Gemini, an American cryptocurrency exchange, has launched in six new countries in Europe.
These are Denmark, Sweden, Portugal, Czechia, Latvia and Liechtenstein, which Gillian Lynch, Gemini’s Head of Ireland and European Union, announced on Monday.
“Launching in these six countries represents further progress in Gemini’s continued rollout across Europe, which is built on a foundation of positive engagement with regulators and policymakers to obtain relevant authorizations and registrations,” Lynch said.
The launch means that users from these various European countries can “open a Gemini account to deposit, trade, and custody over 100 cryptocurrencies,” Lynch noted.
She added that the introduction of cryptocurrency services in the region is targeted at both individuals and institutions.
For individual use, Lynch explained, advanced traders can deploy the crypto exchange’s crypto trading interface, Active Trader.
On the other hand, institutional clients can go for the exchange’s institutional-grade platform.
The platform is available to financial institutions and corporations, the executive said, adding that the platform also offers “custody, clearing, trade execution, price discovery and portfolio management services all in one place.”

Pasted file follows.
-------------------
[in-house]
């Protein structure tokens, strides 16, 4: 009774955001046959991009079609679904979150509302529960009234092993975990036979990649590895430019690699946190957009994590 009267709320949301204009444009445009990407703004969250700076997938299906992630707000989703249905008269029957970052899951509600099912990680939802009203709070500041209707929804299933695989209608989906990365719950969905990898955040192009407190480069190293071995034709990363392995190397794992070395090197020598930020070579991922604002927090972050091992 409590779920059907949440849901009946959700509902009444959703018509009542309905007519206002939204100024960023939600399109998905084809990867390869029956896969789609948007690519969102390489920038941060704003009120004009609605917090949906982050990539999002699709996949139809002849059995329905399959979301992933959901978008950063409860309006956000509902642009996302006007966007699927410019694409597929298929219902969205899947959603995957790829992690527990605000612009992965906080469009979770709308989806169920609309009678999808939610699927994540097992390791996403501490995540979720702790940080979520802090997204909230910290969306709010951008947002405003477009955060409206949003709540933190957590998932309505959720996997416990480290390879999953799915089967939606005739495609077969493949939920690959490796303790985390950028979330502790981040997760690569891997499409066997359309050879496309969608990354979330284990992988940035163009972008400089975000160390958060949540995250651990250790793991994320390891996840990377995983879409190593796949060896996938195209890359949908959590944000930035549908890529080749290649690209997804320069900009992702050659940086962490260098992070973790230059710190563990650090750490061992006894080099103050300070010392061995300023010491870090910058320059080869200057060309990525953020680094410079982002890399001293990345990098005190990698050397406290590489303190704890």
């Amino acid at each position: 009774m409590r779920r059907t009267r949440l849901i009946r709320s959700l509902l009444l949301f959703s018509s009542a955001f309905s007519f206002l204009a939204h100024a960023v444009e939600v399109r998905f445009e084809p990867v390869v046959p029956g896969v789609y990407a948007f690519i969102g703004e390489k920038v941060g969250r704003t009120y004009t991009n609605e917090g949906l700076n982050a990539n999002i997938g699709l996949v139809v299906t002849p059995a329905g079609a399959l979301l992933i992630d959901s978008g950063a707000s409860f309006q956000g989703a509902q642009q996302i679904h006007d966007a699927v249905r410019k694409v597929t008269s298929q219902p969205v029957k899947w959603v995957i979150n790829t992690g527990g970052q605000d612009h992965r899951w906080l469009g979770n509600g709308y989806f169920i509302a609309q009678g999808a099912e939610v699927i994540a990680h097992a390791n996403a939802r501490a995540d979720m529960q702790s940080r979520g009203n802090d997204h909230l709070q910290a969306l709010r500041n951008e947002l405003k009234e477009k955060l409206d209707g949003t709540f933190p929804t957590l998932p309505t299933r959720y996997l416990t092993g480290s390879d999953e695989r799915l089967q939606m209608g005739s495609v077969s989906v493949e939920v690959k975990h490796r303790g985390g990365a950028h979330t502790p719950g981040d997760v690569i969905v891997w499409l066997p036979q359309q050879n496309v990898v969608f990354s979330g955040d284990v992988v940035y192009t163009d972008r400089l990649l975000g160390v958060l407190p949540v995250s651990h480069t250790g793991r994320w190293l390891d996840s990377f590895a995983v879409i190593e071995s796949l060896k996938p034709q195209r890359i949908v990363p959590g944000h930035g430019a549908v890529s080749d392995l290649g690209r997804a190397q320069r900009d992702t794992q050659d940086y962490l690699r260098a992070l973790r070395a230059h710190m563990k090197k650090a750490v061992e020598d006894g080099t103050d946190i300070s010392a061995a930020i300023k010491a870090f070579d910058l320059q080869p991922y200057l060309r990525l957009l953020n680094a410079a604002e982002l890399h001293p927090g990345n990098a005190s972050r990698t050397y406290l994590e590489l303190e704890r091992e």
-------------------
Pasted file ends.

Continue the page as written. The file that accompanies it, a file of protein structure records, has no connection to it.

However, this new trajectory is quite contrary to the downsizing wave that swept through Gemini during the recent crypto market turmoil.
The exchange in June relieved 10% of its staff of their duties in preparation for a ‘crypto winter’ or the expected period of a downward spiral in cryptocurrency prices.
On a positive note, Gemini’s further expansion into European markets complements its recent emergence as the first crypto exchange to be approved as a virtual asset service provider (VASP) by the Central Bank of Ireland.
The exchange last year had opened its headquarters in Ireland’s capital city, Dublin.
Meanwhile, in July, Gemini struck a partnership deal with Plaid, an open banking and payments platform, to enable the bank’s UK customers to buy cryptos through their bank accounts.
The exchange noted that the collaboration meant customers of the bank will not be required to enter their bank details or pay any additional fees to make deposits into their accounts.